“Close to 70 percent (of special education students) are in our classrooms some or all of the day,” Alexander said. “Very few are never in the regular classroom.”

Michael Finkelstein, managing attorney for Missouri Protection and Advocacy Services of Jefferson City, said a new bill could change that. Finkelstein, who represented the McEuen family in a challenge to the bill before the Missouri Supreme Court, said the bill should be declared unconstitutional because legislators were misled about its intent. He thinks repealing the maximization standard will prevent Missouri’s 150,000 special-education students from receiving the most mainstream education possible.

“Without the maximization standard, all a child needs for special education is a passing grade and social promotion. Grades are often inflated by teachers who are influenced by the administration to simply graduate kids,” Finkelstein said. “This disserves children with special education needs, making them tax users — not taxpayers — because they graduate without learning how to read or write effectively.”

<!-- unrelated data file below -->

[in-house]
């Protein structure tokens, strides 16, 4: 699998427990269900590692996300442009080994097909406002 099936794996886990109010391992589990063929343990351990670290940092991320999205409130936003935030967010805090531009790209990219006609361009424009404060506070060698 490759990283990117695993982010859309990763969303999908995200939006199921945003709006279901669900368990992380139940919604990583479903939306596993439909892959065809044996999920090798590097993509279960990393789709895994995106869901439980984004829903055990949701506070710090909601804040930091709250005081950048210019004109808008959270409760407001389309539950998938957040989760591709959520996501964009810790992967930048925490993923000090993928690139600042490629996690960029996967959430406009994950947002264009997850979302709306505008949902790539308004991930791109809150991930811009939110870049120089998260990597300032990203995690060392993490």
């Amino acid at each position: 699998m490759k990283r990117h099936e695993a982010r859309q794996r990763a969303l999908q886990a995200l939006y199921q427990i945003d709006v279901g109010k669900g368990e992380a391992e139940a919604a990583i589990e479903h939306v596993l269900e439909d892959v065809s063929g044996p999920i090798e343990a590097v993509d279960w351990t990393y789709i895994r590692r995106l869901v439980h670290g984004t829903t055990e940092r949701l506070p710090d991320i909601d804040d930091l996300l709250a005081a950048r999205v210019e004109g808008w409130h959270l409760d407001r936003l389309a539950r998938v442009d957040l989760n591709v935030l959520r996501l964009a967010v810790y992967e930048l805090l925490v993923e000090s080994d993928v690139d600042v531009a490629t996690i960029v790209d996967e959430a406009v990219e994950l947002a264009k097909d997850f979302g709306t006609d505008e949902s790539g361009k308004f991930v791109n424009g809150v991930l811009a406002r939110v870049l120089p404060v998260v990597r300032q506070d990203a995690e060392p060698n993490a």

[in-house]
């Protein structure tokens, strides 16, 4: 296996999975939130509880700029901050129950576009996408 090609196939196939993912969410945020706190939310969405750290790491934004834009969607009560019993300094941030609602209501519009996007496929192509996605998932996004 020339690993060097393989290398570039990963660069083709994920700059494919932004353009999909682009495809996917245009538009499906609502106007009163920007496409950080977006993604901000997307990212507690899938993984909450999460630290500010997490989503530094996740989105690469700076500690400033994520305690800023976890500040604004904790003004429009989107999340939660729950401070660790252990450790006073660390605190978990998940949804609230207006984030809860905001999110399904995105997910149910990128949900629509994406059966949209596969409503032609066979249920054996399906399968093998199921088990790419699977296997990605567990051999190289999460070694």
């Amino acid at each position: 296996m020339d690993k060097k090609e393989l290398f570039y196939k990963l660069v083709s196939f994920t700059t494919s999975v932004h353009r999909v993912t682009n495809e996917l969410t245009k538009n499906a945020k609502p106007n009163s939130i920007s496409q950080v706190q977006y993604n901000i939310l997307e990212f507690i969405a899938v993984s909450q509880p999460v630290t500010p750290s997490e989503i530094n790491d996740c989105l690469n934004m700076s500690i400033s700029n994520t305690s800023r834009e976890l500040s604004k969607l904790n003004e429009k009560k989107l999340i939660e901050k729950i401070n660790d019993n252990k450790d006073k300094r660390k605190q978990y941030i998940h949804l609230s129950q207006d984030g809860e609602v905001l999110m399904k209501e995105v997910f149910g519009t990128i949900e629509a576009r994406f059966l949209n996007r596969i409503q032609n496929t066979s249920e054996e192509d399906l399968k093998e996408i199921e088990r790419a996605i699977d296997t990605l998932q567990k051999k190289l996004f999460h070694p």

But, Curt Thompson, assistant attorney general, argued before the state high court Sept. 3 that legislators had ample information on which to cast their votes on the bill.

Thompson said the titles of both the original house bill and the senate substitute “encompassed the same overarching purpose of educational placement.” He argued in a brief presented to the court that Finkelstein and the McEuens “are seeking to undo legislation because (they) disagree with the policy decision.”

Until the Missouri Supreme Court issues an opinion, Hester McEuen said that she fears the bill will hold public schools responsible for “doing the bottom line” and that her son’s education will suffer if the disputed bill stands. The family is talking with the Columbia School District about enrolling Ian, although for the time being, he will continue to attend class in his living room.

“You hear a lot about schools and the money they don’t have,” Hester McEuen said. “While maximization may not actually cost more, it might be a knee-jerk reaction for schools to cut back if they know this bill is out there.”